The benchmark indices on Wednesday opened lower tracking negative trend seen in Asian markets and Wall Street as investors worried that US President Donald Trump will struggle to deliver promised tax cuts that propelled the market to record highs in recent months.
At 09:17 am, the S&P BSE Sensex was trading at 29,307, down 178 points, while the broader Nifty50 was ruling at 9,063, down 58 points.
In the broader market, the S&P BSE Midcap index shed nearly 1%, while S&P BSE Smallcap index was down 0.5%.
“We reiterate that the Nifty is likely to head towards 9,400-9,600 (price extension of previous up move from recent low of 7893.80) over the next few weeks. Having said that, in between some consolidation or a profit booking (like we saw in the last three sessions) by momentum traders cannot be ruled out,” said brokerage Angel Broking in a technical note.
“On the lower side, 9,100-9,050 levels would provide a strong support in today’s session,” it added.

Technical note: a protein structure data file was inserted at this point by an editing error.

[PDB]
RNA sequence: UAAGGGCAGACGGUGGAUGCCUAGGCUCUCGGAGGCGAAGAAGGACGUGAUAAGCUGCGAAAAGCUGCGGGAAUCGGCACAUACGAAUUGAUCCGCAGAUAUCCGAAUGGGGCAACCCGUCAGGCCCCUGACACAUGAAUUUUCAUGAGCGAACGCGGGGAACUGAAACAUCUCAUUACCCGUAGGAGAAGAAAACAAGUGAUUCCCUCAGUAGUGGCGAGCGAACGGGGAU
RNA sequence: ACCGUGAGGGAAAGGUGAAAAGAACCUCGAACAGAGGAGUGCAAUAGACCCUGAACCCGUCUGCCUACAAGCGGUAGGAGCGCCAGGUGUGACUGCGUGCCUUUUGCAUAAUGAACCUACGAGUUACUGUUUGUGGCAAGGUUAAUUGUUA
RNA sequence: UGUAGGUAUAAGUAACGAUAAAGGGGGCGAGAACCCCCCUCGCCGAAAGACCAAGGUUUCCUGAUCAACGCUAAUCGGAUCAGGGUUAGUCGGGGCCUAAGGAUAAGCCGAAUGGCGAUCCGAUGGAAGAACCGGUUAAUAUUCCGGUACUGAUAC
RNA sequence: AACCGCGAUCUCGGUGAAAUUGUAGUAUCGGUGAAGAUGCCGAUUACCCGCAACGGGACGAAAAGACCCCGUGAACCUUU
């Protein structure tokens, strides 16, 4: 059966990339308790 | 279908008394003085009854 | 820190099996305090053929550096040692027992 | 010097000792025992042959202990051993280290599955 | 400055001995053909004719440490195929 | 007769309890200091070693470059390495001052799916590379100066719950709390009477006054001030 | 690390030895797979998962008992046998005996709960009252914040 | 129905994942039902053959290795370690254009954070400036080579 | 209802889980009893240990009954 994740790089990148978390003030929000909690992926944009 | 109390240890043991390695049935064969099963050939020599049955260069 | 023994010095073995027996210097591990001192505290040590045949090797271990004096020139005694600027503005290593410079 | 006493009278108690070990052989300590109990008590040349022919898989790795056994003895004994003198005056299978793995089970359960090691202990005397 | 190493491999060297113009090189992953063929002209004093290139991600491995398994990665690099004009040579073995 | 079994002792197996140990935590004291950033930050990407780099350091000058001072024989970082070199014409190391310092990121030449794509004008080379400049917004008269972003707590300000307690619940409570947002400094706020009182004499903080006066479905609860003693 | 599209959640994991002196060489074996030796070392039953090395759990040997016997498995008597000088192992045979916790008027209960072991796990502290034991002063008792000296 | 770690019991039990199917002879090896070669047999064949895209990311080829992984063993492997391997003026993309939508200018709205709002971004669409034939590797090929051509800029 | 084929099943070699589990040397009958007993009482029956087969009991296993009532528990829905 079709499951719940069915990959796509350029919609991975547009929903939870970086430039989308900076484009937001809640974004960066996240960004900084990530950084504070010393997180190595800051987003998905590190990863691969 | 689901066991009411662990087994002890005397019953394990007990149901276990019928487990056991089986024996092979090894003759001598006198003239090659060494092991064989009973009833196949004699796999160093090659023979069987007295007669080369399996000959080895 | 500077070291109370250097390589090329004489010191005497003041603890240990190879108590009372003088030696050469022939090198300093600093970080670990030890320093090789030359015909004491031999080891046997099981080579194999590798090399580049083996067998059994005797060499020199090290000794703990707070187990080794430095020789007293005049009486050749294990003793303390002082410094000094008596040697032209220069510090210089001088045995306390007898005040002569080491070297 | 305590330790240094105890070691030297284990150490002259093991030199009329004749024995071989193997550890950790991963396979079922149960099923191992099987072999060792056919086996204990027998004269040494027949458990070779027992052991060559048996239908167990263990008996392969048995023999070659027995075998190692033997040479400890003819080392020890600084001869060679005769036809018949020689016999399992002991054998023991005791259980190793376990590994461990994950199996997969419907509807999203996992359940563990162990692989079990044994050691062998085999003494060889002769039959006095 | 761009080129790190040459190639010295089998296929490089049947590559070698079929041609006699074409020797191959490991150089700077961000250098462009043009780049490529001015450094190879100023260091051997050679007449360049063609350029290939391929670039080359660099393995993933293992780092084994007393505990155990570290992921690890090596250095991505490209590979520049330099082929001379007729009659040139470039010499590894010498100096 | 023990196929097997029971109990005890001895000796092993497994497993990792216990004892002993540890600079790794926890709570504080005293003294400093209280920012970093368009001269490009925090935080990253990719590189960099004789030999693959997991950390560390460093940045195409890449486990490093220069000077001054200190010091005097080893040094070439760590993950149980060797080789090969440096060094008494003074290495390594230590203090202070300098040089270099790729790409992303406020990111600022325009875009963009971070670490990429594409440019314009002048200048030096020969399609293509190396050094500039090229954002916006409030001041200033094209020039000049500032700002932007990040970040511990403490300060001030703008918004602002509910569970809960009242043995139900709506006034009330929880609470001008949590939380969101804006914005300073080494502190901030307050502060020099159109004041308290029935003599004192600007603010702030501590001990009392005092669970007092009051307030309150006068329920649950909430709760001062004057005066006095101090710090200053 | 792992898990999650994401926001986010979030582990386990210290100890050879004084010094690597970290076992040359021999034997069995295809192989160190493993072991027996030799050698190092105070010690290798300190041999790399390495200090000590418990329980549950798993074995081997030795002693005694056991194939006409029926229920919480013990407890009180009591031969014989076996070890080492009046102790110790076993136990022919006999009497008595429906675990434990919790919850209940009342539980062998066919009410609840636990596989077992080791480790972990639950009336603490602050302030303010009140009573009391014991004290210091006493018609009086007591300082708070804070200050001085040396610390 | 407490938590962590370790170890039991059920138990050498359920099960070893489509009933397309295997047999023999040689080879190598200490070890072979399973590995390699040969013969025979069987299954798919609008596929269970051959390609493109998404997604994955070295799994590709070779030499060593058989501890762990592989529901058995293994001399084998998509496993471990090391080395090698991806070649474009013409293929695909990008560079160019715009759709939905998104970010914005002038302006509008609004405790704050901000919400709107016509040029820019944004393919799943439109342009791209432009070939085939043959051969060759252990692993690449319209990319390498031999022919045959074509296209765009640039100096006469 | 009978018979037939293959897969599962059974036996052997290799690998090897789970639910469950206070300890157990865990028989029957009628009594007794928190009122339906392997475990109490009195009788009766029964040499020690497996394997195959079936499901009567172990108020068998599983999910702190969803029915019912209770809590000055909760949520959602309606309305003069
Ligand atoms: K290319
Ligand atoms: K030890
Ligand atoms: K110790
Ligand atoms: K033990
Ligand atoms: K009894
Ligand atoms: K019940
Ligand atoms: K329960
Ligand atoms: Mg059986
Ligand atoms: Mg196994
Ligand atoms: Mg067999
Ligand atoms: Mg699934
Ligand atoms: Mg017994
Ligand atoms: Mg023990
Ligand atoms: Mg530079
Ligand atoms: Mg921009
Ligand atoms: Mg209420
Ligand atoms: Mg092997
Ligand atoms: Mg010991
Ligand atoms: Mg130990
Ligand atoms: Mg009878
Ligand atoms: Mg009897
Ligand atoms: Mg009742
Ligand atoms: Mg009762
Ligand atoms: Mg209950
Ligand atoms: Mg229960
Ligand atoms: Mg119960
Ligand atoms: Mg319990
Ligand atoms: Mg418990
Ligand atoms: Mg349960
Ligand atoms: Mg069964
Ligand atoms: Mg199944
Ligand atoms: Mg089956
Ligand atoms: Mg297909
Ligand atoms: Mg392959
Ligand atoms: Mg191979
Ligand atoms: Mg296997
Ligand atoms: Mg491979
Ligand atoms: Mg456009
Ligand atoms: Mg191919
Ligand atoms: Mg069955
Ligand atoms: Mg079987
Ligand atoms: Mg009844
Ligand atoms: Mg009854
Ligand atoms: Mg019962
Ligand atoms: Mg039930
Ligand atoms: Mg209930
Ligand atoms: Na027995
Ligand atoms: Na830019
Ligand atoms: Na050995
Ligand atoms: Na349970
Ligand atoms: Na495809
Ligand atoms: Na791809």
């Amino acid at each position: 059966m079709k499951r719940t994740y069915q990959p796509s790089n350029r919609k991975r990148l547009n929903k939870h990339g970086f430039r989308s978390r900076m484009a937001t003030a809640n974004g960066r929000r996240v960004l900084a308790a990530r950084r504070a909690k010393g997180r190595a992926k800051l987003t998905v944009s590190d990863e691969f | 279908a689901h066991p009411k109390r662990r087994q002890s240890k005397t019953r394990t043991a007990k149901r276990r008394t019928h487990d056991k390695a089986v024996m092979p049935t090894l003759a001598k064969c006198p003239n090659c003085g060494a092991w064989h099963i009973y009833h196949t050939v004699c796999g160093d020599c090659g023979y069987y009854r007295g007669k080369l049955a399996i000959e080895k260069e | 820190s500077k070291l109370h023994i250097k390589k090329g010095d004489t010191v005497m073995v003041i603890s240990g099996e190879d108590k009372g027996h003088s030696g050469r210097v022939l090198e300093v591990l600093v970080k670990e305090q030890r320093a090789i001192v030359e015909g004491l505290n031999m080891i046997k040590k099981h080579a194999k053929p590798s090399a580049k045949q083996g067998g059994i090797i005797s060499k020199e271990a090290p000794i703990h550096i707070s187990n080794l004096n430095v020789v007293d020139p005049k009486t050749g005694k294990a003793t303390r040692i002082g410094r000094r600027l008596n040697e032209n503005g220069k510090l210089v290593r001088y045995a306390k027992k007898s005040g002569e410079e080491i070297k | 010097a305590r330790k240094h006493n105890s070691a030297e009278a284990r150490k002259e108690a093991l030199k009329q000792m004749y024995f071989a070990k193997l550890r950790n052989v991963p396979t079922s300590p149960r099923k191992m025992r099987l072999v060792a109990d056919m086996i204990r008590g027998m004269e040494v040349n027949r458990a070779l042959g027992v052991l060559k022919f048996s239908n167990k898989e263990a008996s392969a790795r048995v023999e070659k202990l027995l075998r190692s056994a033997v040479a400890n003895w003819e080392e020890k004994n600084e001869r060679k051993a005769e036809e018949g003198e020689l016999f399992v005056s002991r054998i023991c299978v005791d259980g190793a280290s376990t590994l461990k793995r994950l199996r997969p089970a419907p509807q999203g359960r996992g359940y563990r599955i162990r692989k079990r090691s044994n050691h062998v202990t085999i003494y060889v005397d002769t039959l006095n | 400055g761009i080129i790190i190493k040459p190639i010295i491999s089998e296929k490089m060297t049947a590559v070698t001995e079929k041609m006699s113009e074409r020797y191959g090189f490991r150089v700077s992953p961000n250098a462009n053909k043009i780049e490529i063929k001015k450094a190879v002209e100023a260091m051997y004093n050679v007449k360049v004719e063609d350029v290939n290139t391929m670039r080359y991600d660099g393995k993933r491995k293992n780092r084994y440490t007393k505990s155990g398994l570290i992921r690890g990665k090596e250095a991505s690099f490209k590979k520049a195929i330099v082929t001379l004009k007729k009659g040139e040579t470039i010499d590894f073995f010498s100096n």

Meanwhile, foreign institutional investors on Tuesday turned net buyers and bought equities worth Rs 1,663 crore, while domestic institutional investors sold equities worth Rs 798 crore.
ICICI Bank, M&M and Bharti Airtel were the top losers on Sensex and dipped up to 3% on the BSE.
Shares of Avenue Supermarts shed over 1% to Rs 625 after a bumper listing in the previous session.
Oil prices fall, gold trades firm
Oil prices dipped on Wednesday as rising crude stocks in the United States underscored an ongoing global fuel supply overhang despite an OPEC-led effort to cut output.
Prices for front-month Brent crude futures, the international benchmark for oil, were at $50.89 per barrel, down 7 cents from their last close. US West Texas Intermediate (WTI) crude futures were down 10 cents at $48.14 a barrel.
Gold prices held firm, close to near 3-week highs touched the session before, as the dollar weakened and equities fell on doubts over Trump’s economic agenda.
Asian stocks posted their biggest drop in two weeks on Wednesday. MSCI’s broadest index of Asia-Pacific shares outside Japan fell over 2% in early trade, its biggest intraday percentage fall since March 9. China’s Shanghai Composite was down 0.7%, while Hong Kong’s Hang Seng index slipped over 1%. Japan and Australian stocks led regional losers.
On Wall Street, Both the S&P 500 and the Dow Jones Industrial Average lost more than 1% on Tuesday in frantic trading, their biggest one day slide since Trump’s election victory in November. US futures were down 0.3%.
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